July 6, 2019: Yesterday evening we went out for very good Mexican dinners at “Felisa’s Mexican Food & Lounge” (good Margaritas) a mile or so from the KOA we are in. We were planning to go to the “El Azteca Mexican Restaurant” and we actually walked in, but even though it is highly rated Jeri was put off by the bars on the windows and doors and the general look of the place, so we left.
We had a bit of brief rain in the wee hours this morning and our newest rescue pup, sweet little Faith (or Fay Fay) was very restless and her stomach was making noises. Jeri took her outside a couple of times and Faith came and cuddled with me while I tickled her tummy and chest (Faith’s, not Jeri’s 🤪). She finally settled down and went to sleep and seems fine today.
Sugar and Faith (white)
Bent’s Old Fort: Around lunch time Jeri and I drove out to visit Bent’s Old Fort, a national historic site. We have been there a few times over the years. It was built in the 1830s of adobe bricks and heavy log beams and was used for a couple of decades as a fur and buffalo robe trading place and a stopover for those adventurers and business men traveling the Santa Fe Trail. The fort was privately built and owned and while once or twice the military did stop there briefly it was never a military fort. It initially was on the banks of the Arkansas River, but over time the river channel moved south away from the fort. I just simply love this place, everything about it, especially the way it is laid out. If I could afford it, I would love to build a smaller version of it (modernized, of course) to live in.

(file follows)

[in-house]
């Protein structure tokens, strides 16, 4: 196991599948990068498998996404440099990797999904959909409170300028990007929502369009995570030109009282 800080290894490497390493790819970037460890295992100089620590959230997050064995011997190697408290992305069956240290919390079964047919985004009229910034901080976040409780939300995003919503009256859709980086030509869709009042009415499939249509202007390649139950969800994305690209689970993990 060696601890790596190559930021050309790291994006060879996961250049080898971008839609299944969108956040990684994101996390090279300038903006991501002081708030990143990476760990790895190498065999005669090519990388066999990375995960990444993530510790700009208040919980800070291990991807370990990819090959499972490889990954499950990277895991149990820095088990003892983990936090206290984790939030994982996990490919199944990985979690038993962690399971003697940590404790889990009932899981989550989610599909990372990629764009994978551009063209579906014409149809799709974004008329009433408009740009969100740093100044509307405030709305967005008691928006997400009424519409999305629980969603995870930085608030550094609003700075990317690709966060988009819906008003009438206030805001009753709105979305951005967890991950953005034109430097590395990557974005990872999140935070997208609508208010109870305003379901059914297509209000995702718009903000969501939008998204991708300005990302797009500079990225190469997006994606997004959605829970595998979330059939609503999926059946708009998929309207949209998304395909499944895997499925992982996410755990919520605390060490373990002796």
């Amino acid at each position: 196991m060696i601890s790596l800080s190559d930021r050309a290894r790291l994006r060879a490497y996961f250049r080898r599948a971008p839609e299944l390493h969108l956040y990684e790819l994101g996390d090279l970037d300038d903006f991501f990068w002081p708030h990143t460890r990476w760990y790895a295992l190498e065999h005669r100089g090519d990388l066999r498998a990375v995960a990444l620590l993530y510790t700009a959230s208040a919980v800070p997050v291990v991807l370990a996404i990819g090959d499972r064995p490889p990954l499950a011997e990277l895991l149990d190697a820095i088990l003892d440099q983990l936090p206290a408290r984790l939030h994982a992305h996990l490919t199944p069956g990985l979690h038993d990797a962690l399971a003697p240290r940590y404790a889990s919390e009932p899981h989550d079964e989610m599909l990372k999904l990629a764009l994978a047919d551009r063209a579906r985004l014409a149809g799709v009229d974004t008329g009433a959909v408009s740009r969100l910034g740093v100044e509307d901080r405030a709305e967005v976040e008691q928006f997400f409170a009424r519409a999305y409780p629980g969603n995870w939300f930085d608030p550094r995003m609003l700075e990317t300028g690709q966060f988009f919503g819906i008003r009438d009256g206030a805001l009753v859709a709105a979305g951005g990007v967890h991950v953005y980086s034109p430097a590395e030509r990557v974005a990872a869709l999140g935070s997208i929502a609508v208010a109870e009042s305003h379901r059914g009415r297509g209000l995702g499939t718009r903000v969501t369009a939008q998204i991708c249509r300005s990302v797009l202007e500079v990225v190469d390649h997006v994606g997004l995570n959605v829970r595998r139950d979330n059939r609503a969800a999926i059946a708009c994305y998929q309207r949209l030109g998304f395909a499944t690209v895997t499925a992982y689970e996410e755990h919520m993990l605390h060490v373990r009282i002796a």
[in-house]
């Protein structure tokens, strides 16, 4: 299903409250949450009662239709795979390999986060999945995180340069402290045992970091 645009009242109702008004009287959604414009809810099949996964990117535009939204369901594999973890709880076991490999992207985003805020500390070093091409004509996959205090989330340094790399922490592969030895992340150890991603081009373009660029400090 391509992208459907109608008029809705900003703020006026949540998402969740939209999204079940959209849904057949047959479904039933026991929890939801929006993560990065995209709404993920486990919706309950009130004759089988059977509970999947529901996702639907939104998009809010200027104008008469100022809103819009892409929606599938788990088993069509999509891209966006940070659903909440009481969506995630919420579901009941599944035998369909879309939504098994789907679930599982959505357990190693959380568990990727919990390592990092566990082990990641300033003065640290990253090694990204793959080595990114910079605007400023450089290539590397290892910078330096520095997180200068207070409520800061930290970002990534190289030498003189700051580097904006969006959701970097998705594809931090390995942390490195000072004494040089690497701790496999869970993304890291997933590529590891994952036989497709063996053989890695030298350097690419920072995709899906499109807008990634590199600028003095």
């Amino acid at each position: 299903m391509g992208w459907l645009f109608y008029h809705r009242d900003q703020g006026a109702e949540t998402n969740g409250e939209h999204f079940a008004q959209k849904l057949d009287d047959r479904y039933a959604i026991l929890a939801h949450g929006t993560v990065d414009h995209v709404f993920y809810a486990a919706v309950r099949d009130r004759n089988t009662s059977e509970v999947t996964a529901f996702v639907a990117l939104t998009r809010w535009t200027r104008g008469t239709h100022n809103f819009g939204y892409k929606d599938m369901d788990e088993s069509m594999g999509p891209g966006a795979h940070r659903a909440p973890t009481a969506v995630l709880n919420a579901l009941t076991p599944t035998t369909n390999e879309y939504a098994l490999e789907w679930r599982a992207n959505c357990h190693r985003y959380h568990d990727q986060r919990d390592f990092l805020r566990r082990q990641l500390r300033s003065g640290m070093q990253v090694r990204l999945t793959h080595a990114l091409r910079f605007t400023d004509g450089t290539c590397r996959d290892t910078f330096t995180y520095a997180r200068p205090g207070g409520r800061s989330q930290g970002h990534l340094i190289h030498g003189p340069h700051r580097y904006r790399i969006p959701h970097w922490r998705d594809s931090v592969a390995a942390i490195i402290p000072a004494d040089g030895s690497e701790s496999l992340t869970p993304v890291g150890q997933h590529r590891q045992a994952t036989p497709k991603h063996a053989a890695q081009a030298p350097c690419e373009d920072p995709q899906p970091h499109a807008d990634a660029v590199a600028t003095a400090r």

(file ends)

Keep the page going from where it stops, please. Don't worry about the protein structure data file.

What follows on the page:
The central courtyard.
The dining room.
The adjoining kitchen.
The main owners (Bent brothers and St. Vrain) had their own rooms. Here is one.
I bought a beautiful handmade coffee mug and a 130 minute video about the fort. I already have a book or two on it from previous visits.
If you want to learn a bit of very interesting Western history, Google it. I highly recommend you do so because it played it big part on the Santa Fe Trail and early Southwestern commerce.
After the visit to the fort we stopped at a excellent Mexican food take-out place, “Delicias Tamal House” and got a half dozen tamales and a burrito verde to take back to the trailer for lunch. The food was excellent, delicious as advertised (4 1/2 star rating on Yelp—I have it a 5).
After lunch a bit of a nap, then while Jeri and the pups finished napping I drove into the Loves gas station in town and filled the F-350 up with diesel fuel and added another 2 1/2 gallons of DEF (Diesel Exhaust Fluid—it prevents the black smelly smoke from the exhaust that diesels are infamous for. LOL).
La Junta is a small modern city with a touch of the old west and some decent restaurants. Also a Koshare museum that we visited several years ago.
Tomorrow morning I will dump all our tanks and we will head west on US-50 to dry camp for a couple of days right beside the Arkansas River in the Rincon Campground (we reserved the site for two nights yesterday). Rincon is just east of Salida, CO. Now that the July 4th holiday is open campsites are opening up.